Our practice helped, and I blasted off my first start of the final day of competition in 5.55 seconds, a personal best by .05 seconds! In a sport that is times to the hundredth of a second, this PR was huge, particularly in the start. Despite the fast start, though, my downtime was not what I wanted, a 58.88. The track was much slower than Friday night, but still I felt frustrated and upset with my slower downtime. I completed the heat in 8th place. I had one more run to make up time and to move up in ranking.

It was one of the toughest mental challenges in my short sliding career thus far to ignore the times of everyone else and try and focus on my second run. I moved up the rock in my sled, took a couple calming breaths, and sped down the start line again. While I thought my run was calm and controlled, I crossed the finish line with a downtime exceeding 1:00.00. The track was much slower than the first (if possible), but my downtime was not how I wanted to finish the race.

I was extremely frustrated as the next seven sleds moved ahead of me in the rankings, each one knocking me further and further down the list. An emotional athlete through difficulties, I had to move away from the finish house for the remainder of the race, trying to bite back tears of disappointment. I finished the competition in 9th place, which isn’t bad for a national competition, but not what I was expecting. I didn’t perform quite to my standards, and I was disappointed in myself.

Now, 24 hours later, I know that I am extremely fortunate to be where I am, competing in this sport. It has taken a lot of effort, even this early in my career, and it has taken the help of many friends, from Adventure Links coworkers lending me their cars to drive to Lake Placid (thanks, Rico!) to the parents of my Pi Phi sisters (thanks Robinsons!) to the support of my own family. All the support I’ve received has helped me to get where I am today.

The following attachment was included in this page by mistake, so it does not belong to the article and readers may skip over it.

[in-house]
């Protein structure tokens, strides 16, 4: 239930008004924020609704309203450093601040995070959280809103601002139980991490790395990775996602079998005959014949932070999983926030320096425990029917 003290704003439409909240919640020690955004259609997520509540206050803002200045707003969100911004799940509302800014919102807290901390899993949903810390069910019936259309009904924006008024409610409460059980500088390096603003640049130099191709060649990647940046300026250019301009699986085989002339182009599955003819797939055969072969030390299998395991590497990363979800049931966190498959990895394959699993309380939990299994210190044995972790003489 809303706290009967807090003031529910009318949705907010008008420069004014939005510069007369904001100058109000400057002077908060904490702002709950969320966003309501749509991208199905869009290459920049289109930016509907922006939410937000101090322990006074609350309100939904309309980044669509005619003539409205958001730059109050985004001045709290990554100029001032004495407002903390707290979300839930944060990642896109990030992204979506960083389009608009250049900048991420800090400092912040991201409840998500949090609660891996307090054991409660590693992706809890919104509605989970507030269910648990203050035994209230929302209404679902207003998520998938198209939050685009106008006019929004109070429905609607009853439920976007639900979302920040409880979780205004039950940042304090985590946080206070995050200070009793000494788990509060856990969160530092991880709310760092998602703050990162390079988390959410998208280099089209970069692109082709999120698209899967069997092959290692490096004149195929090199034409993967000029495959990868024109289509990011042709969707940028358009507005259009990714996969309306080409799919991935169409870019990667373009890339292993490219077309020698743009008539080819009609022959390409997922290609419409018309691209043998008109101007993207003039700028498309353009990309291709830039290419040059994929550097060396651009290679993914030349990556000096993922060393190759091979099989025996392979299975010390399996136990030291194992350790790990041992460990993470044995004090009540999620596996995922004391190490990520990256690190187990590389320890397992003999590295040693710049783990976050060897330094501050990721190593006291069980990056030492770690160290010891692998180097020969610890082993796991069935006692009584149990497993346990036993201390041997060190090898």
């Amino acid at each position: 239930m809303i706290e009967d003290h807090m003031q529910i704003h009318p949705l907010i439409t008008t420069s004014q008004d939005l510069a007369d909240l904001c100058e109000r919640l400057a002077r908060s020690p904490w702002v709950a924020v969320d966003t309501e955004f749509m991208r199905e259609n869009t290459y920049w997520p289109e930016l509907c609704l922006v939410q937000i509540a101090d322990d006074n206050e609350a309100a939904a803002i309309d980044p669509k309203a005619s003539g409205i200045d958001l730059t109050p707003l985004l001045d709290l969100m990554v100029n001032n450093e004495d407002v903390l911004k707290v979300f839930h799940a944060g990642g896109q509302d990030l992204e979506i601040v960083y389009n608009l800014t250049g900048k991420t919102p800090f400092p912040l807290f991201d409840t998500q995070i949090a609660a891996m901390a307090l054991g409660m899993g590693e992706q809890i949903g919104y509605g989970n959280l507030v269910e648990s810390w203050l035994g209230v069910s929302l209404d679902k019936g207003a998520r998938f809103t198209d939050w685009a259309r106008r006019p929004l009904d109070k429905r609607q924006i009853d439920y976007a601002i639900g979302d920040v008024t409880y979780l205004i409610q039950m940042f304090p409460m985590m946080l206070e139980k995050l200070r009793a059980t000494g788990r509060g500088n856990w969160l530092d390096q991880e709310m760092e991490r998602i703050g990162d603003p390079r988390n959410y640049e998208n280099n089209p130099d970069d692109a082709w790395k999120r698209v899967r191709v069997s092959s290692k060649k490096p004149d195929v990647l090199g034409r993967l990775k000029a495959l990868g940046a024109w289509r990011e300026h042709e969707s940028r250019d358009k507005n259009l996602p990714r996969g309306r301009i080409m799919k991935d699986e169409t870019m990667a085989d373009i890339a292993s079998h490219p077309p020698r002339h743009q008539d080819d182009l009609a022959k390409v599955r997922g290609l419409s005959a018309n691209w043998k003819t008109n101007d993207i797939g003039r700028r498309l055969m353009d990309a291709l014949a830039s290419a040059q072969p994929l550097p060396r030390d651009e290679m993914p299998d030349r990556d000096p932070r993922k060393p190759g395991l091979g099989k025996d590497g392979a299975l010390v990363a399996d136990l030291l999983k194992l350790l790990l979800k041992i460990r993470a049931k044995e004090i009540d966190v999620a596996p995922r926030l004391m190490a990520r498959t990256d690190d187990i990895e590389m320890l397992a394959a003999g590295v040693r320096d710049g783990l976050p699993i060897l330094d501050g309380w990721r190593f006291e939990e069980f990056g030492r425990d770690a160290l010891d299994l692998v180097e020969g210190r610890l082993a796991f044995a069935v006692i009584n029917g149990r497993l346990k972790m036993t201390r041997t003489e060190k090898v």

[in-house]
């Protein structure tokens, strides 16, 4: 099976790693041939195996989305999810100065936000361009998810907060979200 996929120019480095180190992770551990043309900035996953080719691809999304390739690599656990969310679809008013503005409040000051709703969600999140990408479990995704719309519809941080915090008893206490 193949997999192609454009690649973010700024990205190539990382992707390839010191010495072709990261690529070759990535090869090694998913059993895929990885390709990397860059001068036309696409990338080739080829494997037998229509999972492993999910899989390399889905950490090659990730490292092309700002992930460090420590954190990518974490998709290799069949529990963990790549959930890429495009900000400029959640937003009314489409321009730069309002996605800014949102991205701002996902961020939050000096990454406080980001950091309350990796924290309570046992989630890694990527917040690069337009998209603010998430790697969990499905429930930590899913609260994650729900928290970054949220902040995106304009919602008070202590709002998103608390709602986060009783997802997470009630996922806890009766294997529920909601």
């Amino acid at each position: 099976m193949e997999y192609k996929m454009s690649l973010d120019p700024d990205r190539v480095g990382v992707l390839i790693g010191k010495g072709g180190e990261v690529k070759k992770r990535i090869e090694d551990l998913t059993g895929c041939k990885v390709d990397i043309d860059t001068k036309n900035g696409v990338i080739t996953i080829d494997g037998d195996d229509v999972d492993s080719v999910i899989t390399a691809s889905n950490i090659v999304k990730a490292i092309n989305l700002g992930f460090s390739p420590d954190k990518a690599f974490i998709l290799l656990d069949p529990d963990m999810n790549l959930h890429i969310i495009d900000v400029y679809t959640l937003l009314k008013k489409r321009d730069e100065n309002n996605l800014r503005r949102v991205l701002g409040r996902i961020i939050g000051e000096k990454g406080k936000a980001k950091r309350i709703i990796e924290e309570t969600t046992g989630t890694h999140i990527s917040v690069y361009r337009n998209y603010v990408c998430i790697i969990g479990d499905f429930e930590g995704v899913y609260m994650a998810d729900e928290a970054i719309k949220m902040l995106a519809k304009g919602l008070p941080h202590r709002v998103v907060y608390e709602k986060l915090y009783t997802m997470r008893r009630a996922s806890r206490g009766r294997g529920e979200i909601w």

2010-2011 US Skeleton Team

As my dad and brother both said following the race, if this sport was easy, everyone would be doing it. It’s not easy, despite what some people say. It takes superb physical and mental strength, driving skills and a very fast transition between exploding for the start to complete relaxation on the sled. During this “relaxed chaos,” it takes a practiced athlete to keep their cool while they speed down a mile long sheet of ice, on the brink of being out of control.

This is the crazy sport I’ve gotten into, and I am loving every minute of it. I’m extremely fortunate in my friends, family and teammates, and fortunate in my own abilities and drive for success. Thank you all for the help you’ve given me thus far. Please pass on my name to your friends and family! As always, the more exposure, the better I will be able to continue to slide!